One of the most significant reasons behind Come On Children‘s enduring reputation as a landmark documentary is that it has footage of Alex Lifeson, future guitarist for the Canadian prog-rock band Rush, back when he was only 17 years old and still going by his birth name of Alex Zivojinovich. Though I’m not a big fan of the band myself (a quick check of my mp3  collection shows that I only have one song of theirs among over 50,000 other tracks), I’m certainly familiar with his virtuosity with the axe, and he definitely gets to show off both his acoustic and electric skills on a few occasions throughout the film. What’s even more fascinating though is to see the future guitar god moping around his household in full-blown sullen adolescent mode, barking at his peers (deservedly) for their neglect of basic sanitation and other aspects of life in the commune that he found uncomfortable. One gets the sense that he feels stuck in what he thought was going to be a pretty cool situation when he first got recruited. And if that’s the case, it’s also clear that his sense of entitlement was coupled with a drive to succeed that helped him perfect his musical ability to a very high level.


Also playing a key role in Lifeson’s future development was, no doubt, the pressure put on him by his parents in the memorable exchange captured in the above clip. In it, we see them pushing Alex quite publicly in front of his friends to stay in school and make something of himself, even though Alex sees no point in it and has no intention of even finishing high school, since he’s confident that he can get by just fine making 80 bucks a night (Canadian) playing rock’n’roll gigs when he gets back to Toronto. Whether or not you dig the music of Rush all that much, those of us who ever took it upon ourselves to “drop out” merely for the sake of dumping meaningless expectations imposed by others can look to Alex as a hero for defying the odds and proving the establishment wrong… at least in this one instance.

And speaking of parents… that visit from Mr. and Mrs. Zivojinovich was part of a family night that occurs after the kids have been in charge of the house for awhile, kind of a wake-up call to the youngsters that the time in their idyll was running down, that a more ordinary reality would soon force a return to the roles they’d temporarily abandoned. Check out the expression on both the mom’s face as she beholds this hippie-fied environment, and the daughter’s as she figures she’ll shortly have some explaining to do. As a person who’s been on both sides of these reckonings, I found a lot to enjoy in this section of the film, as the generations get to encounter each other in full bloom, so to speak and we get to dip into the confrontation.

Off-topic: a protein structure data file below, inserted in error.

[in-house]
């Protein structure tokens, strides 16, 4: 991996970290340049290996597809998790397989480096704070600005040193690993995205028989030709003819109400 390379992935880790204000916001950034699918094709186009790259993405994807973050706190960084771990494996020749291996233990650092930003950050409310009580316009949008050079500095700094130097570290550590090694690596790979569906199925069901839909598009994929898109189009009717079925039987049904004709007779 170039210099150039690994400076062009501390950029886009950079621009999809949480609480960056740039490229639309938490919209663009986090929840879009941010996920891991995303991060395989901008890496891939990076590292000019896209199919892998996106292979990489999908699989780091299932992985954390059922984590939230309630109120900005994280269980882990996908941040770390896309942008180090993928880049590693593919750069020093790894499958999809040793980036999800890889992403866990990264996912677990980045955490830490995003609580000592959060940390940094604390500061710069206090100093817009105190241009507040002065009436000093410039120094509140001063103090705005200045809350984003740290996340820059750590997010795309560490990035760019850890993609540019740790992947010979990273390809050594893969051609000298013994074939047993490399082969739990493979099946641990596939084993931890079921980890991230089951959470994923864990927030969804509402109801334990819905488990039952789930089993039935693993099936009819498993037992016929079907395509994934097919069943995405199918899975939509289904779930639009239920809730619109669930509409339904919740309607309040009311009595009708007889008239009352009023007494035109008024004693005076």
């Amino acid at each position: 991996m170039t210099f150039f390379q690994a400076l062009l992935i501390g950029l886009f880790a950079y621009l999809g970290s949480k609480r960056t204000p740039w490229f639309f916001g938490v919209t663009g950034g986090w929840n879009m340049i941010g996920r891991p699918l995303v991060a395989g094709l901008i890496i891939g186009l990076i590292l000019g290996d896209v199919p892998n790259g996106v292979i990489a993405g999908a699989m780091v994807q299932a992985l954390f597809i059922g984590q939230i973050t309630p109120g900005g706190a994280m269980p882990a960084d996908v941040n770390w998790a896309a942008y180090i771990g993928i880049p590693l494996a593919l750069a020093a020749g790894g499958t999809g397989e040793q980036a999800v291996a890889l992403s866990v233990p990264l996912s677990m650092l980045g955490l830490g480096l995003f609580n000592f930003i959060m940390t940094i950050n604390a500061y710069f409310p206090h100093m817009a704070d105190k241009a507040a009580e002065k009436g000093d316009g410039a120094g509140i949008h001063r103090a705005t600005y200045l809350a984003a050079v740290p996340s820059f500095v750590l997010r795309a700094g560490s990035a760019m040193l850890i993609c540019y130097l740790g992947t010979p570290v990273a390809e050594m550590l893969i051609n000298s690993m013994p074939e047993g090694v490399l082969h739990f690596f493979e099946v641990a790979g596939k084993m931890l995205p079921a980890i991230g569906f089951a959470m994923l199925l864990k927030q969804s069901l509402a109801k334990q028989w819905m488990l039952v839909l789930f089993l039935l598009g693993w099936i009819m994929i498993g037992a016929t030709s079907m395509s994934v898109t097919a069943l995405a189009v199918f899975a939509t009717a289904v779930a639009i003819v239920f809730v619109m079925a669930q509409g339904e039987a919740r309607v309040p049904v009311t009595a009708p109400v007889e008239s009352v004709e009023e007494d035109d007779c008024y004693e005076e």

Beyond King’s decision to employ more artifice in creating this film than a more rigorous adoption of cinema verite ideals would allow, Come On Children is also subject to criticism for the fact that nothing particularly galvanizing takes place over the course of the film, certainly nothing that compares with Warrendale‘s footage involving the childrens’ response to the death of Dorothy or the cathartic conflicts that erupt between Billy and Antoinette in A Married Couple. Basically, the experiment runs its course, with the net result being that some well-worn axioms about the ability of teenagers to adequately care for themselves (or not) get enough reinforcement to uphold previously held beliefs on all sides of the debate. My enjoyment of the film is based more on a nostalgia for the period. I was around 10 years old when it was shot, so the music, the  cultural relics, the tacky fashions all carry a lot of charm. Ultimately, I think King was smart to cast young folks with some musical talent, as John Hamilton demonstrates in his moving rendition of “Mr. Bojangles” in the above clip (nicely accompanied by Leslie on flute and Alex on acoustic guitar.) Come On Children would be a much drier, sterile film without them.

So for all its squalor, aimlessness and a potentially dangerous endorsement of behaviors that have gotten a lot of people in trouble over the subsequent decades, Come On Children holds value to me as a wistful “feel-good” experience of a bygone time – an exploration of an idea, acting upon a hypothesis that maybe kids who were coming of age toward the tail end of the Baby Boom had learned a few things from the mistakes made by their older brothers and sisters. It turns out that… nah, not really. The main lesson learned is that with an ideal set-up, you can fly kinda high for awhile, but you still want to have a comfortable and capable landing strip when the time comes to crash.

David Blakeslee

David hosts the Criterion Reflections podcast, a series that reviews the films of the Criterion Collection in their chronological order of release. The series began in 2009 and those essays (covering the years 1921-1967) can be found via the website link provided below. In March 2016, the blog transferred to this site, and in August 2017, the blog changed over to a podcast format. David also contributes to other reviews and podcasts on this site. He lives near Grand Rapids, Michigan and works in social services. Twitter / Criterion Reflections